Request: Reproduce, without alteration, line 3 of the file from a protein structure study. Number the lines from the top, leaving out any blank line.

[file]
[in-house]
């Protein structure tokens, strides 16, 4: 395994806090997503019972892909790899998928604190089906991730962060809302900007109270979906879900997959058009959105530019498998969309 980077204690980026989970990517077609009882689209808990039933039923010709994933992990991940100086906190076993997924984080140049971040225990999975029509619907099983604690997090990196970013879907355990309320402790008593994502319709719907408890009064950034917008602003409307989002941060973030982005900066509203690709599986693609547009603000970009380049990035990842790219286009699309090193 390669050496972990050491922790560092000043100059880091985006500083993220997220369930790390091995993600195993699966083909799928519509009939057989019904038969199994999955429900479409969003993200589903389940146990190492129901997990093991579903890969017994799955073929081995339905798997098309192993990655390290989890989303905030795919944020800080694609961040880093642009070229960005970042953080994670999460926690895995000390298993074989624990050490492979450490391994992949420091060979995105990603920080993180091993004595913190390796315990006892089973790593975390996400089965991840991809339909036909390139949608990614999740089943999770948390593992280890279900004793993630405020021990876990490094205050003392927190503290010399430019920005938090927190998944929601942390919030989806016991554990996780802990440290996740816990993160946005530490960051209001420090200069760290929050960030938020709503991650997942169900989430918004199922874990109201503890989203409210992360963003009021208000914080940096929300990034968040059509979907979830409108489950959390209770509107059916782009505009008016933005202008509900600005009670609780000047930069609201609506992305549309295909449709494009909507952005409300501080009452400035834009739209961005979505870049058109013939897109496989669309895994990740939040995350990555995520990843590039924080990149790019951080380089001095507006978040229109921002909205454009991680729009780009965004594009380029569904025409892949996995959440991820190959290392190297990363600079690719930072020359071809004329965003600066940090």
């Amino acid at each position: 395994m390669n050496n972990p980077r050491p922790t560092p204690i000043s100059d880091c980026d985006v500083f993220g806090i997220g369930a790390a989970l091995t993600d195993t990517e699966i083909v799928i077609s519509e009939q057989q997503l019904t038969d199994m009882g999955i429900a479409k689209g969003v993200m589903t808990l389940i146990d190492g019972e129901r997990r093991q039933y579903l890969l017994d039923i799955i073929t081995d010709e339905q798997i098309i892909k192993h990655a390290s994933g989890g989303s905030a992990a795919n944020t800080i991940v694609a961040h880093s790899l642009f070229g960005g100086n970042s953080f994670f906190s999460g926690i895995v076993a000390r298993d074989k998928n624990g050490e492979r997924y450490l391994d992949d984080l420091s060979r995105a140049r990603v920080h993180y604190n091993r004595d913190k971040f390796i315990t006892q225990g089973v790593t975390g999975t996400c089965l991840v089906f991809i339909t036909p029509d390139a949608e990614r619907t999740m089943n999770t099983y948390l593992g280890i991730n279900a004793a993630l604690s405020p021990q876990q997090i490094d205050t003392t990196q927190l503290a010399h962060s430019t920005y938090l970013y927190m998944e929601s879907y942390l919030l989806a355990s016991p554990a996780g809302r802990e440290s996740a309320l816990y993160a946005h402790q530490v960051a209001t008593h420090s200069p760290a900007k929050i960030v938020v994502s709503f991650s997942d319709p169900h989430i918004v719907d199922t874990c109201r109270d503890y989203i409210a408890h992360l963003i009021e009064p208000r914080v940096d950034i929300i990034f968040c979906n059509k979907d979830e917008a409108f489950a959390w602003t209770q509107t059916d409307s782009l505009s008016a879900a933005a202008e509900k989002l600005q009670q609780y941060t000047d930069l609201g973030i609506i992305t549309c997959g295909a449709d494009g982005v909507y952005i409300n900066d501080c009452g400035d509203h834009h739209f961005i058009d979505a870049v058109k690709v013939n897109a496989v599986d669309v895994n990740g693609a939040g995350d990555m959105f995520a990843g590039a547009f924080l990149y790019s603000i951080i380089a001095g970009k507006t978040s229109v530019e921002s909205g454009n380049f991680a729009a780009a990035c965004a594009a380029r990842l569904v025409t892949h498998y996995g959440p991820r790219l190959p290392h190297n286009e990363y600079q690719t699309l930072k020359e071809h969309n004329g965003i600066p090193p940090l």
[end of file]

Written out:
């Amino acid at each position: 395994m390669n050496n972990p980077r050491p922790t560092p204690i000043s100059d880091c980026d985006v500083f993220g806090i997220g369930a790390a989970l091995t993600d195993t990517e699966i083909v799928i077609s519509e009939q057989q997503l019904t038969d199994m009882g999955i429900a479409k689209g969003v993200m589903t808990l389940i146990d190492g019972e129901r997990r093991q039933y579903l890969l017994d039923i799955i073929t081995d010709e339905q798997i098309i892909k192993h990655a390290s994933g989890g989303s905030a992990a795919n944020t800080i991940v694609a961040h880093s790899l642009f070229g960005g100086n970042s953080f994670f906190s999460g926690i895995v076993a000390r298993d074989k998928n624990g050490e492979r997924y450490l391994d992949d984080l420091s060979r995105a140049r990603v920080h993180y604190n091993r004595d913190k971040f390796i315990t006892q225990g089973v790593t975390g999975t996400c089965l991840v089906f991809i339909t036909p029509d390139a949608e990614r619907t999740m089943n999770t099983y948390l593992g280890i991730n279900a004793a993630l604690s405020p021990q876990q997090i490094d205050t003392t990196q927190l503290a010399h962060s430019t920005y938090l970013y927190m998944e929601s879907y942390l919030l989806a355990s016991p554990a996780g809302r802990e440290s996740a309320l816990y993160a946005h402790q530490v960051a209001t008593h420090s200069p760290a900007k929050i960030v938020v994502s709503f991650s997942d319709p169900h989430i918004v719907d199922t874990c109201r109270d503890y989203i409210a408890h992360l963003i009021e009064p208000r914080v940096d950034i929300i990034f968040c979906n059509k979907d979830e917008a409108f489950a959390w602003t209770q509107t059916d409307s782009l505009s008016a879900a933005a202008e509900k989002l600005q009670q609780y941060t000047d930069l609201g973030i609506i992305t549309c997959g295909a449709d494009g982005v909507y952005i409300n900066d501080c009452g400035d509203h834009h739209f961005i058009d979505a870049v058109k690709v013939n897109a496989v599986d669309v895994n990740g693609a939040g995350d990555m959105f995520a990843g590039a547009f924080l990149y790019s603000i951080i380089a001095g970009k507006t978040s229109v530019e921002s909205g454009n380049f991680a729009a780009a990035c965004a594009a380029r990842l569904v025409t892949h498998y996995g959440p991820r790219l190959p290392h190297n286009e990363y600079q690719t699309l930072k020359e071809h969309n004329g965003i600066p090193p940090l």